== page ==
Source Pravda.Ru

Mullah Omar challenges Bush and Blair

The head of the Taliban movement challenged American President George Bush and British Premier Tony Blair. The foreign Minister in the Taliban government, Vakil Mutavakil, suggested that the world leaders should fight a duel: “The Americans are launching the propaganda that Mullah Omar is hiding, so I suggest Mr. Bush and Mr. Blair should take Kalashnikov guns in their hands and come to meet Omar. He will also be holding a Kalashnikov. Then we will find out who will run.”

“Mullah Omar is forced to constantly change his location for safety reasons. But he is actively ruling the country anyway,” said the Taliban official.

Neither Britain nor the US have had any reaction to that statement from the ruling Taliban. They are not likely to have any reaction, as the offer of a duel is like a delirium. On the other hand, it is worth mentioning that the Taliban is not going to give up their positions in the information war. They are on an equal level with the US propaganda machine.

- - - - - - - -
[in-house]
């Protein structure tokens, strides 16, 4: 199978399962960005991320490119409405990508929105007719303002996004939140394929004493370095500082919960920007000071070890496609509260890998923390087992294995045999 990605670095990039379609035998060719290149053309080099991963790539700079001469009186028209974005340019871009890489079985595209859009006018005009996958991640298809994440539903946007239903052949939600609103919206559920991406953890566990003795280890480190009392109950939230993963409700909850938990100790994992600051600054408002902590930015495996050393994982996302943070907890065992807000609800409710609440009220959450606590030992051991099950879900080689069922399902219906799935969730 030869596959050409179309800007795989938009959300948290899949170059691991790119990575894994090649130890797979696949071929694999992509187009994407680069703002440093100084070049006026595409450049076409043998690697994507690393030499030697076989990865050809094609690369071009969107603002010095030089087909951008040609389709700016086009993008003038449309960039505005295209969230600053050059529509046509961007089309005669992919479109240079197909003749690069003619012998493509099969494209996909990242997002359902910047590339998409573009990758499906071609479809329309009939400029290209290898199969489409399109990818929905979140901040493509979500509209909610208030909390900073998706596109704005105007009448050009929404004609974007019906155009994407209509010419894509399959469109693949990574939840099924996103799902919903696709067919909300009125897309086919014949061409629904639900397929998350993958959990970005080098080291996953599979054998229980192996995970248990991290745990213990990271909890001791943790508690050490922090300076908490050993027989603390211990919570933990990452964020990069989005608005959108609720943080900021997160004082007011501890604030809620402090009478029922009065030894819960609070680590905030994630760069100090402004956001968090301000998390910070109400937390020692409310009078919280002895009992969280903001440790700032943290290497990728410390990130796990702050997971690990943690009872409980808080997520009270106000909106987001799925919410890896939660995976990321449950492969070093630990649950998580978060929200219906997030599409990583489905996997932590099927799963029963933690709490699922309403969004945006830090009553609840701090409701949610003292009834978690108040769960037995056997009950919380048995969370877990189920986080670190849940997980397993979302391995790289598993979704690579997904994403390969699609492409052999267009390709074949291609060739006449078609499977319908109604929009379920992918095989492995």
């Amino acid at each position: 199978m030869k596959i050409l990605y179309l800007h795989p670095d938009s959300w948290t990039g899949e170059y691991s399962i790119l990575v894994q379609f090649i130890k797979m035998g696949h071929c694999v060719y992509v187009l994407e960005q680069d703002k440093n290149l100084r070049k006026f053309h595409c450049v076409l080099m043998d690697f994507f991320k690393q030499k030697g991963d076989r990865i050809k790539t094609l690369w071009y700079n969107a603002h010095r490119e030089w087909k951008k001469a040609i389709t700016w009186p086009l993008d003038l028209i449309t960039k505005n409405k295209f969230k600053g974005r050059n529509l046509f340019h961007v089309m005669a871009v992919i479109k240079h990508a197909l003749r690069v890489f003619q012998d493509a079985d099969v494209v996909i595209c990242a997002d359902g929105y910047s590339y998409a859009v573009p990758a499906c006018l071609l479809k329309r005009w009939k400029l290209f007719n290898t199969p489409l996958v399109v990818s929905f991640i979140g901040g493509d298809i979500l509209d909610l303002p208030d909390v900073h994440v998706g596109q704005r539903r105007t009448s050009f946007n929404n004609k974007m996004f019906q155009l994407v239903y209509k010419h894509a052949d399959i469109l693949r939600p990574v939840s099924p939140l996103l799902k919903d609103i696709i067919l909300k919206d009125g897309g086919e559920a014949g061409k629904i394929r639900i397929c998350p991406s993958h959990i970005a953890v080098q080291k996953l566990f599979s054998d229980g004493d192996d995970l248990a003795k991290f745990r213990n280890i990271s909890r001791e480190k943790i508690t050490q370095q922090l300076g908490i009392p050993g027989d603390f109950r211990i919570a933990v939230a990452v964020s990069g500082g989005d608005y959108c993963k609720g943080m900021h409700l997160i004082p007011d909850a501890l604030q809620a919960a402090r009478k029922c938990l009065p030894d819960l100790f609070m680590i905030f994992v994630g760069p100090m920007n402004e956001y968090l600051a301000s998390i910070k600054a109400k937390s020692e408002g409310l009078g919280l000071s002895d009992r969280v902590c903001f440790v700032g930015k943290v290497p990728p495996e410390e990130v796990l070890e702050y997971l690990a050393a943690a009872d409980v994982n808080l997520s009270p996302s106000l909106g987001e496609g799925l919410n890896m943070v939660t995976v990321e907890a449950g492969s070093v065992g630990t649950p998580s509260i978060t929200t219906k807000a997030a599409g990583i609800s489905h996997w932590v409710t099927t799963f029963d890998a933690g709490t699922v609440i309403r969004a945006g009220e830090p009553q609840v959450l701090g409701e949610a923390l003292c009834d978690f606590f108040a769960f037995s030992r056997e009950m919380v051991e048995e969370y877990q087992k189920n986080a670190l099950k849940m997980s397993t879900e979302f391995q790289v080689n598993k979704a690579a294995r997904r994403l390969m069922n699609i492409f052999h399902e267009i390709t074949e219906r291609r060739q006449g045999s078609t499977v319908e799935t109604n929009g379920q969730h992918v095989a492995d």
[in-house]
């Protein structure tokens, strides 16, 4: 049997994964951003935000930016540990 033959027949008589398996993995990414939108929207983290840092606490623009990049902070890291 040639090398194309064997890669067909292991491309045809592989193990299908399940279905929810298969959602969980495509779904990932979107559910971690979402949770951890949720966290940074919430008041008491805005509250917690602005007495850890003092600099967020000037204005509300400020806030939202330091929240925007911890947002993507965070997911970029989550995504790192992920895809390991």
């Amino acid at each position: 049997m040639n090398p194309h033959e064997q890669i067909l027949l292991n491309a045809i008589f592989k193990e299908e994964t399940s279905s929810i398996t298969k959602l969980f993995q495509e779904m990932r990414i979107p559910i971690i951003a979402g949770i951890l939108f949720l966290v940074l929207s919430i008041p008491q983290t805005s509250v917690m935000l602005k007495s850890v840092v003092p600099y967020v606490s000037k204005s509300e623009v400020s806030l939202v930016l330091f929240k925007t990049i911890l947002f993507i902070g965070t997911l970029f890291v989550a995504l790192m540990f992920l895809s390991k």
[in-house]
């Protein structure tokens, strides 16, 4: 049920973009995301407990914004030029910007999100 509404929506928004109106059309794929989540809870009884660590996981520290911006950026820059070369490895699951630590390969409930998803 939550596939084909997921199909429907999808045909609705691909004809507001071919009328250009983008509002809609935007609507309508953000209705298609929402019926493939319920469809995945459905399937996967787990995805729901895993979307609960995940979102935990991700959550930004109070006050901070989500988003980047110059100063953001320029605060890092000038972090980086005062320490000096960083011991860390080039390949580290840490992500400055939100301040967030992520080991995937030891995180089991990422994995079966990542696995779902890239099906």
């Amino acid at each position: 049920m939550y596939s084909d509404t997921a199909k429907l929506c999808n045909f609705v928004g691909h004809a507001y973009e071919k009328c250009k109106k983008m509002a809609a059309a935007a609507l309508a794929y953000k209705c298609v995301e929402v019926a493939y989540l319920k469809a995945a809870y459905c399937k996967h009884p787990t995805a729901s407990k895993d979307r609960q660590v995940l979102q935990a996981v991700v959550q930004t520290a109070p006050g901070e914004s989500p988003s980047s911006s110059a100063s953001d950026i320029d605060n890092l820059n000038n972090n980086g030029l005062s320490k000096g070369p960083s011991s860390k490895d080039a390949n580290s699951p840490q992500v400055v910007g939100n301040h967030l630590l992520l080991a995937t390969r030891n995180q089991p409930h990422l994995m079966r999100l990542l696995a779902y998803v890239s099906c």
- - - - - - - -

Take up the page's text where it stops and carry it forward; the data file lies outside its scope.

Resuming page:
Mullah Omar’s challenge is rather a strong propaganda step to make; it is clearly aimed at the population of the Muslim countries and the citizens of Afghanistan itself. There are no doubts that Mullah Omar can shoot very well. There is no such information pertaining to Bush and Blair. Besides, the head of the Taliban is represented like a knight, ready to fight with his enemies for the well-being of his nation.

AP photo: Pakistani girls hold a mock gallows with two effigies representing President Bush, left, and British Prime Minister Tony Blair, during a demonstration in Lahore, Thursday Oct. 25, 2001

Several years ago, a prominent Indonesian businessman who now resides in Canada, insisted on meeting me in a back room of one of Jakarta's posh restaurants. An avid reader of mine, he 'had something urgent to tell me', after finding out that our paths were going to be crossing in this destroyed and hopelessly polluted Indonesian capital.

Capitalism reduced Indonesian cities to infested carcases

Several years ago, a prominent Indonesian businessman who now resides in Canada, insisted on meeting me in a back room of one of Jakarta's posh restaurants. An avid reader of mine, he 'had something urgent to tell me', after finding out that our paths were going to be crossing in this destroyed and hopelessly polluted Indonesian capital.

Capitalism reduced Indonesian cities to infested carcases